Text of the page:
Home fans can be inspirational and can act as the famed 12th man when things are going well. There should be no underestimating the adverse effect a hostile set of home support can be if things aren’t going to plan, however, as turning on players and managers is not unheard of and can be detrimental to a teams chances. The relief of that pressure can act like a monkey off the back of both players and managers.
Some teams rely heavily on their fan backing, as an intense atmosphere can be the inspiration in that extra press in the final minutes of a game, something players will have to find within themselves for the foreseeable future. There has also been much said about ‘training ground players’, individuals who are world beaters from Monday-Friday on the training pitch but come 3 o’clock Saturday, these players would freeze on the big occasion with a packed crowd, a factor that won’t be in play moving forwards. Perhaps we may see the emergence of some unexpected players in their new more friendly environment.
The Stats So Far
So how about that home advantage clubs were so keen to maintain. Does it show in the results?
Bundesliga stats as of 27/06:
Before Postponement – 225 matches – 98 home wins. Win percentage = 43.55%
Since Resumption – 82 matches – 29 home wins. Win percentage = 35.36%
Premier League stats as of 27/06:
Before Postponement – 287 matches – 129 home wins. Win percentage = 44.94%
Since Resumption – 23 matches – 10 home wins. Win percentage = 43.47%
A drop off in both leagues and the same pattern has been reflected across Europe, even outside of the elite leagues. Away teams are not just nicking draws in their opponent’s backyard either, they are picking up wins and convincing ones at that. Home advantage could well be on the wane, as this period of time without spectators could be the beginning of the end for home team superiority. The visiting teams now will feel no pressure and perhaps a sense of freedom they had previously lacked.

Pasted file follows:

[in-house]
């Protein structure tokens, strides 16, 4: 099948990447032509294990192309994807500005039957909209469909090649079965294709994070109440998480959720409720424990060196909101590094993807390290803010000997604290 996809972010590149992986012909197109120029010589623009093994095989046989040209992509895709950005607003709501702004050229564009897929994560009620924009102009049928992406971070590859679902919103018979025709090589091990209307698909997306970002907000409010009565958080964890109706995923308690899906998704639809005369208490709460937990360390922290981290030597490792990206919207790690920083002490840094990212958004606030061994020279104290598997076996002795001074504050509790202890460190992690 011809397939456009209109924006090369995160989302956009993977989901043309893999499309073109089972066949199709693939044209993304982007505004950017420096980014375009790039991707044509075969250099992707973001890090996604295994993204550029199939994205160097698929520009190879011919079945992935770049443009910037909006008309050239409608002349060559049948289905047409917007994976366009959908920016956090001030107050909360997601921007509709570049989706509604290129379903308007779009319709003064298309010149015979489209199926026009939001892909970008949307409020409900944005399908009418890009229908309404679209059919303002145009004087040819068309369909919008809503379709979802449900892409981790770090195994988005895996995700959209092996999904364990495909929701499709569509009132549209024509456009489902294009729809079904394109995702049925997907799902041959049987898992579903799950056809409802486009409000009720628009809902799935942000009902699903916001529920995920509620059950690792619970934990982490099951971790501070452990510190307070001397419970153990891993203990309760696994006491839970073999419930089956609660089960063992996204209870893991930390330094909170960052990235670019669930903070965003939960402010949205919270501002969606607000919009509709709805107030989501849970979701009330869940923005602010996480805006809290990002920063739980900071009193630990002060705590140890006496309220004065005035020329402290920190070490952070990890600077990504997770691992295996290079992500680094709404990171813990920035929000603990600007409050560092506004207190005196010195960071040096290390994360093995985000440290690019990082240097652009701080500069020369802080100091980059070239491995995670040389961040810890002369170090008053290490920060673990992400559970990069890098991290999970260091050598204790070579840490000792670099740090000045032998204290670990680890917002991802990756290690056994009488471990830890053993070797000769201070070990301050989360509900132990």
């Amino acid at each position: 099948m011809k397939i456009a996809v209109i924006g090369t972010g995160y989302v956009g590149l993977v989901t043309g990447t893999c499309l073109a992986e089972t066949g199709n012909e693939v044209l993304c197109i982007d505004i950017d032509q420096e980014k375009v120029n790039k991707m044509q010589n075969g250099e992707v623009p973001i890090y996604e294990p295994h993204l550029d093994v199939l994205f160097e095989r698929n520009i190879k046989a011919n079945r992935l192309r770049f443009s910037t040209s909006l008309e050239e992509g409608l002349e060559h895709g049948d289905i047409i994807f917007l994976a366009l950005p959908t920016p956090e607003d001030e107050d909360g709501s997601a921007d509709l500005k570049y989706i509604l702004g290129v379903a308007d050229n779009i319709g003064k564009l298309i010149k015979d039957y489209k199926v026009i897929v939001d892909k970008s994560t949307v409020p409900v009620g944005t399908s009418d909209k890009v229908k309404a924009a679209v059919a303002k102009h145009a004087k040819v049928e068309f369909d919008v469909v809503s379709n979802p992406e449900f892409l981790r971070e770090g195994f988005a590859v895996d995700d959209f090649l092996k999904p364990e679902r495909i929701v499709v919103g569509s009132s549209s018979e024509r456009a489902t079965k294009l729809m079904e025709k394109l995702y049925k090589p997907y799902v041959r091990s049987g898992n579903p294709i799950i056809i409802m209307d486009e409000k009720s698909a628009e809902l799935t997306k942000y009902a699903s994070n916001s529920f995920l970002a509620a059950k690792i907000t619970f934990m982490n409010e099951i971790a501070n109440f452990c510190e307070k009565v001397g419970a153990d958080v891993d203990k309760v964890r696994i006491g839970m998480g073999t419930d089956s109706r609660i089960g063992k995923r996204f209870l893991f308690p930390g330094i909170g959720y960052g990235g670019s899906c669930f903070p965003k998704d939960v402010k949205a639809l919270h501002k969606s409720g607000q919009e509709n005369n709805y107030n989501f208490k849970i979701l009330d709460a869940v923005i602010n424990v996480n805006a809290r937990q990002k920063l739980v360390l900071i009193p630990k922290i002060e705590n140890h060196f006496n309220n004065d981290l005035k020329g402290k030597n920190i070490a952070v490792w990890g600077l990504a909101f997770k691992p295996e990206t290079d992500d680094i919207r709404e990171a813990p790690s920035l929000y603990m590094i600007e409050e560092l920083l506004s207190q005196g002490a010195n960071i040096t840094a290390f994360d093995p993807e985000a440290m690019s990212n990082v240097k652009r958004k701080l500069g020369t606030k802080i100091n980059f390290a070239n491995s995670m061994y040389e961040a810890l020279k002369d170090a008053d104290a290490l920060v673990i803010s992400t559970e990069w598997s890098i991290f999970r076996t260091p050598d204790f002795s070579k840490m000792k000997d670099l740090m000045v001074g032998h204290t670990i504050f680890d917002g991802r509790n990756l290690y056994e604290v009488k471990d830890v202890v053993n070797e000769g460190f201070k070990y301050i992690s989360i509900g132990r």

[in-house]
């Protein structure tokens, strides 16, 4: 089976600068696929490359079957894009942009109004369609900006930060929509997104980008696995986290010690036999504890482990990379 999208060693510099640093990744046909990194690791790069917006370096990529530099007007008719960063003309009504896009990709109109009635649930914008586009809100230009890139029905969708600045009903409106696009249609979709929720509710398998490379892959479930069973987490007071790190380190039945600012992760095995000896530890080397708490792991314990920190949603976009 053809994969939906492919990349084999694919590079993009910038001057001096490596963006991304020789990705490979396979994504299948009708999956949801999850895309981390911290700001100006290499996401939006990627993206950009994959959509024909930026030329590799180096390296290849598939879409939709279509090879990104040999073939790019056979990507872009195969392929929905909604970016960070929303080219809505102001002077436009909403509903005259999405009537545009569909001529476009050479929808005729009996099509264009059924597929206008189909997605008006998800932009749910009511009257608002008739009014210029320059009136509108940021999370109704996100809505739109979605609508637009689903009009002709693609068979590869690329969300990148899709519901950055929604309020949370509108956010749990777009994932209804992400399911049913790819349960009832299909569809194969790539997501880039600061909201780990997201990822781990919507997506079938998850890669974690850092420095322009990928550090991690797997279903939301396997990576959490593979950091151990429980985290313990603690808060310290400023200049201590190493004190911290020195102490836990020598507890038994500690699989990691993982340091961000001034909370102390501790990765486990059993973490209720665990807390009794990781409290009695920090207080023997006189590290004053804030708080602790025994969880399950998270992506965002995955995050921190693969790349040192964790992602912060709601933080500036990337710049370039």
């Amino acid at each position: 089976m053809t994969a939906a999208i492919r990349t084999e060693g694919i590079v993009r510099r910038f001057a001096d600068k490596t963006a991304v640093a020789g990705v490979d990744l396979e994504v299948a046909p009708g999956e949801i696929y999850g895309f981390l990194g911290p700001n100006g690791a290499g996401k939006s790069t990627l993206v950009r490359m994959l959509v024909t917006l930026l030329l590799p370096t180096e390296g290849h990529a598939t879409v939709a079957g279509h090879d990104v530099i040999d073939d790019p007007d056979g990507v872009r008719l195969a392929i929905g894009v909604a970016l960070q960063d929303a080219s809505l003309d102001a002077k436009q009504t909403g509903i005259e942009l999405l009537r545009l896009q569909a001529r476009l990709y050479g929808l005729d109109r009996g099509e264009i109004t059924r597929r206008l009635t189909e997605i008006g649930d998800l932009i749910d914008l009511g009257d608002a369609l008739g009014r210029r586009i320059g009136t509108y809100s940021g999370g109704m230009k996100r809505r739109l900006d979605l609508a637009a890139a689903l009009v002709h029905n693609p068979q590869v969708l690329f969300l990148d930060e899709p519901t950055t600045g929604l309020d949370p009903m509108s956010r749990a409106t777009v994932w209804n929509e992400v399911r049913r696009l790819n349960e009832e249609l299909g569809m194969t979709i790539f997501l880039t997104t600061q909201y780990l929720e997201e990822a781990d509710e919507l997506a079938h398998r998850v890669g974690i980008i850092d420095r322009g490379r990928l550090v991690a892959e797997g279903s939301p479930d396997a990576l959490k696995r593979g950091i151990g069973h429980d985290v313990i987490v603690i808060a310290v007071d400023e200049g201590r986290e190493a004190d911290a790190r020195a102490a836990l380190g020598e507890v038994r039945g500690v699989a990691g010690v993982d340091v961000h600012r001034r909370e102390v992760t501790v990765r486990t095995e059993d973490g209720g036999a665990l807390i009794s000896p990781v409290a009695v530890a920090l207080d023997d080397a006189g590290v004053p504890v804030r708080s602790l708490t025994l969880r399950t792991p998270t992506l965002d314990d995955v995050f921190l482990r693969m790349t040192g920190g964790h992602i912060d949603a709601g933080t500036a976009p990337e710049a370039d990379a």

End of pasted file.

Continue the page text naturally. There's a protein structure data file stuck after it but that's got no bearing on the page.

Although only a sample size of fixtures it is enough to base an early judgement. It would seem the idea of maintaining a home advantage in an empty stadium has been somewhat quashed. A football match with the absence of fans could take place anywhere, your star player sitting in the same space in the changing room doesn’t influence performance, not as much as 30,000 plus home fans.
It could just be that after the enforced break teams aren’t as sharp as maybe they could be, or it could also be a quirk in the fixtures. One thing that is for sure is the intensity of the games has been high, perhaps what’s lacking is late on in games where fans may provide a second wind for players or the energy to push for that late equaliser.
From the stats it certainly seems empty stadiums are a reducer, allowing the away team a greater chance of picking up a positive result without fan backing to contend with, despite still playing in their host’s own stadium.